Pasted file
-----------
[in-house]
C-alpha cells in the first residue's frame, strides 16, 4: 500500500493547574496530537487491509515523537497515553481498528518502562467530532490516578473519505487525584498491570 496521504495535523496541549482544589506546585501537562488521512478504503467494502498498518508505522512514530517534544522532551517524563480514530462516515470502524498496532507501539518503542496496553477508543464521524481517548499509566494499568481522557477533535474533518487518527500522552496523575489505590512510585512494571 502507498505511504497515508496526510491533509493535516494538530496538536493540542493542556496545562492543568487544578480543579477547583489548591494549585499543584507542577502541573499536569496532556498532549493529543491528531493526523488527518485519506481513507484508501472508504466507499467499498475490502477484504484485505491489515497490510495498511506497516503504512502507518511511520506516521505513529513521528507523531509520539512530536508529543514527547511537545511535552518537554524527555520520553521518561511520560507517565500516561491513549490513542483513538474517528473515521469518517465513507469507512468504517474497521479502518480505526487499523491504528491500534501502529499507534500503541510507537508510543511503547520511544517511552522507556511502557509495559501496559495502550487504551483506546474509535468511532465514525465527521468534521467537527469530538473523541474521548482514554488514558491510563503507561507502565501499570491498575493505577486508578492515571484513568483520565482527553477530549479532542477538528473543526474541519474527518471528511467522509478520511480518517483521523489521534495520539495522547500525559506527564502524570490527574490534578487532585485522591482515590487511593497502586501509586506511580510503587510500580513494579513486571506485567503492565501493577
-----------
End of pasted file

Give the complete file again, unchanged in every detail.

[in-house]
C-alpha cells in the first residue's frame, strides 16, 4: 500500500493547574496530537487491509515523537497515553481498528518502562467530532490516578473519505487525584498491570 496521504495535523496541549482544589506546585501537562488521512478504503467494502498498518508505522512514530517534544522532551517524563480514530462516515470502524498496532507501539518503542496496553477508543464521524481517548499509566494499568481522557477533535474533518487518527500522552496523575489505590512510585512494571 502507498505511504497515508496526510491533509493535516494538530496538536493540542493542556496545562492543568487544578480543579477547583489548591494549585499543584507542577502541573499536569496532556498532549493529543491528531493526523488527518485519506481513507484508501472508504466507499467499498475490502477484504484485505491489515497490510495498511506497516503504512502507518511511520506516521505513529513521528507523531509520539512530536508529543514527547511537545511535552518537554524527555520520553521518561511520560507517565500516561491513549490513542483513538474517528473515521469518517465513507469507512468504517474497521479502518480505526487499523491504528491500534501502529499507534500503541510507537508510543511503547520511544517511552522507556511502557509495559501496559495502550487504551483506546474509535468511532465514525465527521468534521467537527469530538473523541474521548482514554488514558491510563503507561507502565501499570491498575493505577486508578492515571484513568483520565482527553477530549479532542477538528473543526474541519474527518471528511467522509478520511480518517483521523489521534495520539495522547500525559506527564502524570490527574490534578487532585485522591482515590487511593497502586501509586506511580510503587510500580513494579513486571506485567503492565501493577